The Accountability Act seeks to address long-running concerns expressed by the SEC and PCAOB over laws, regulations and positions taken by non-US authorities that prevent US regulators from (i) inspecting non-US-based PCAOB-registered firms that audit certain overseas-based companies listed on US exchanges and (ii) accessing the audit work-papers prepared by those firms. The bill, if enacted into law, would impose certain requirements on US listed companies that are audited by a PCAOB-registered audit firm with a branch or office that the PCAOB cannot “inspect or investigate completely because of a position taken by an authority in the foreign jurisdiction.”
Significantly, the bill would ban trading in the securities of such issuers under certain circumstances. Separately, the bill would require certain “foreign issuers” (ie, issuers incorporated or organized under the laws of any foreign country) for which an audit report is prepared by a firm the PCAOB cannot inspect to make additional disclosures in their Forms 10-K or 20-F.
Required trading ban
The bill would require the SEC to compile a list of “covered issuers” that retain a PCAOB-registered accounting firm that has a branch or office located in a foreign jurisdiction that the PCAOB is unable to inspect or investigate completely due to a position taken by an authority in the foreign jurisdiction (Identified Issuers). If the bill is enacted, each year during which the PCAOB is unable to inspect or investigate the accounting firm completely will be defined as a “non-inspection year.” The proposed bill defines covered issuers as those required to file periodic reports under Sections 13 or 15(d) of the Securities Exchange Act of 1934. The Identified Issuers, which are a subset of covered issuers, are required to submit to the SEC documentation establishing that they are “not owned or controlled by a governmental entity in the foreign jurisdiction.”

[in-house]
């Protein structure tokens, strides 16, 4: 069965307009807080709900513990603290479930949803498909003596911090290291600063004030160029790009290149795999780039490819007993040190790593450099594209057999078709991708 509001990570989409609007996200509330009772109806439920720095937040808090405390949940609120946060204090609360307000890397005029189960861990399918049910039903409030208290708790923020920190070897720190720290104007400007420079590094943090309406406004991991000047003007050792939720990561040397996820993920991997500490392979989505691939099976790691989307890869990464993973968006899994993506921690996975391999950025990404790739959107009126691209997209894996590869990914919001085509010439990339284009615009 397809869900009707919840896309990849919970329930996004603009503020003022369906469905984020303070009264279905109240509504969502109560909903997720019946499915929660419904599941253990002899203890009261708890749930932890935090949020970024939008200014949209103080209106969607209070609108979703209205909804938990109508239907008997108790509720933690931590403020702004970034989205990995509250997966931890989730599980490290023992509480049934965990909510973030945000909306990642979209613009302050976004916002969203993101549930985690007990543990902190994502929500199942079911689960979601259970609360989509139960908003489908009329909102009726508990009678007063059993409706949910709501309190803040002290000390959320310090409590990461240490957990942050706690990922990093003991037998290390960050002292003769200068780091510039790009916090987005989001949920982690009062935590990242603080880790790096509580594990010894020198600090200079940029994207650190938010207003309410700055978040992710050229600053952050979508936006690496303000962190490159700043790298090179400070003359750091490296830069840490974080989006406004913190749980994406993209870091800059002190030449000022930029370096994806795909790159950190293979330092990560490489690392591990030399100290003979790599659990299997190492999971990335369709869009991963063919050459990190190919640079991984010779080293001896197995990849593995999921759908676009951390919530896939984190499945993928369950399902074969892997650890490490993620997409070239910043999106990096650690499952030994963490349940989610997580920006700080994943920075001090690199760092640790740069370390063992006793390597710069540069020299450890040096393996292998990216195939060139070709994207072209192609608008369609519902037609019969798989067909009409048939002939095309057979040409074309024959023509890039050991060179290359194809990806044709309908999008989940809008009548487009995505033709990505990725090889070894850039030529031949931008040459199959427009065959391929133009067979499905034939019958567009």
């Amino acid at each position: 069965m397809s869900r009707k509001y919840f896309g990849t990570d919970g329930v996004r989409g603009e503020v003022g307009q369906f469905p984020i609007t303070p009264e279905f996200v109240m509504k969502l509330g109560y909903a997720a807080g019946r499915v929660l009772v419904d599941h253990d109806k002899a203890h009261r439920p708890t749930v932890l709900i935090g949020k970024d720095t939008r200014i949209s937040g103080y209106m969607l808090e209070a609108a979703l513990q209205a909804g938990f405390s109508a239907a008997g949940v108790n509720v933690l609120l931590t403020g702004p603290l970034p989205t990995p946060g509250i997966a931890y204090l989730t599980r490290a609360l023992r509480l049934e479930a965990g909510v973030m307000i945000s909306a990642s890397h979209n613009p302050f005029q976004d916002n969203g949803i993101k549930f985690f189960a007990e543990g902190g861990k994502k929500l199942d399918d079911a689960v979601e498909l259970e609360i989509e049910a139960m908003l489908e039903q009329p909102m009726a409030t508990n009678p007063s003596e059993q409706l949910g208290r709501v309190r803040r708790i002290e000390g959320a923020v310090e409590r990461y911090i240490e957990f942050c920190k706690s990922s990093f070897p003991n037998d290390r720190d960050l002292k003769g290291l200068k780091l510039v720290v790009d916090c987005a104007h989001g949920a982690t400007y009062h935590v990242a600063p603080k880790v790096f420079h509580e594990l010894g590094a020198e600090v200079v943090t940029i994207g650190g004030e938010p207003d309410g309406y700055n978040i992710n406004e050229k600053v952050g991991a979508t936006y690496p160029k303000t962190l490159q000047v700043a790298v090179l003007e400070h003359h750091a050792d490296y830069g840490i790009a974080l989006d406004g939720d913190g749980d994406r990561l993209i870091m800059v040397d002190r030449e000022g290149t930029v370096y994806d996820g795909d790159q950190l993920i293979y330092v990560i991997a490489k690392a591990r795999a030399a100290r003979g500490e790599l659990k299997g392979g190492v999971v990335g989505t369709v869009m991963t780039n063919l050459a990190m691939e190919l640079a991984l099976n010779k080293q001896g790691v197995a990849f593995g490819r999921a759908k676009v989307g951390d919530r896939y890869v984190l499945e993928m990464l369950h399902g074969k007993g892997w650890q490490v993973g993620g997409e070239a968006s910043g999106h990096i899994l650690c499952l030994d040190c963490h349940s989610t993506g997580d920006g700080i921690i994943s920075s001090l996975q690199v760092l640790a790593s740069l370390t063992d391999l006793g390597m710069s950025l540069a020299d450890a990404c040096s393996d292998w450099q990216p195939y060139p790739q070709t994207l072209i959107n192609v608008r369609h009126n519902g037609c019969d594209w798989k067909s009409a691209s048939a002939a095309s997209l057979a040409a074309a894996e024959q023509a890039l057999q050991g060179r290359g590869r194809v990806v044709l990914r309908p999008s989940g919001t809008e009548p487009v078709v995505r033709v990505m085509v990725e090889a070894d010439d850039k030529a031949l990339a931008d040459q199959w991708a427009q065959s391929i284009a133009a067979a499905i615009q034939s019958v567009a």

If the SEC determines that an Identified Issuer has three consecutive non-inspection years (Banned Issuer), the agency must prohibit the securities of that Banned Issuer from trading on a US securities exchange or by any other trading method regulated by the SEC, including, for example over-the-counter trading. The proposed bill does provide for removal of the trading ban if the Banned Issuer certifies that it has retained a PCAOB-registered accounting firm that the PCAOB has inspected to the SEC’s satisfaction, but the SEC can reimpose the trading ban if the SEC determines that the issuer has another non-inspection year thereafter. The bill would require a second trading ban to last five years, after which the SEC must lift the ban if the issuer certifies that it will retain a PCAOB-registered audit firm that the PCAOB is able to inspect.